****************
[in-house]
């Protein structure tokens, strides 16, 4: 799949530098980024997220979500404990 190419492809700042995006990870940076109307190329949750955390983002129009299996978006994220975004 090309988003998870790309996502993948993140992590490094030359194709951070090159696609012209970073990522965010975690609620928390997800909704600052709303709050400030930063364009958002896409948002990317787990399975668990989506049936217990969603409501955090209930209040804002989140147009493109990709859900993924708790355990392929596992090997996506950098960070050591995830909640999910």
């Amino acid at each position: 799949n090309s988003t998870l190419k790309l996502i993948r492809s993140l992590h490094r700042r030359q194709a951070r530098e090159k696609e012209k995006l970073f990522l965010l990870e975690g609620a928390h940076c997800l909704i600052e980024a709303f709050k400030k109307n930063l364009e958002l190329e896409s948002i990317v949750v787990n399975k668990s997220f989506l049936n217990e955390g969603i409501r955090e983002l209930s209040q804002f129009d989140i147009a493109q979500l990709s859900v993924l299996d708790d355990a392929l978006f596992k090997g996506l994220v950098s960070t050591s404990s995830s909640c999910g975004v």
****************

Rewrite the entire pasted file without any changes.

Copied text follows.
[in-house]
């Protein structure tokens, strides 16, 4: 799949530098980024997220979500404990 190419492809700042995006990870940076109307190329949750955390983002129009299996978006994220975004 090309988003998870790309996502993948993140992590490094030359194709951070090159696609012209970073990522965010975690609620928390997800909704600052709303709050400030930063364009958002896409948002990317787990399975668990989506049936217990969603409501955090209930209040804002989140147009493109990709859900993924708790355990392929596992090997996506950098960070050591995830909640999910």
């Amino acid at each position: 799949n090309s988003t998870l190419k790309l996502i993948r492809s993140l992590h490094r700042r030359q194709a951070r530098e090159k696609e012209k995006l970073f990522l965010l990870e975690g609620a928390h940076c997800l909704i600052e980024a709303f709050k400030k109307n930063l364009e958002l190329e896409s948002i990317v949750v787990n399975k668990s997220f989506l049936n217990e955390g969603i409501r955090e983002l209930s209040q804002f129009d989140i147009a493109q979500l990709s859900v993924l299996d708790d355990a392929l978006f596992k090997g996506l994220v950098s960070t050591s404990s995830s909640c999910g975004v």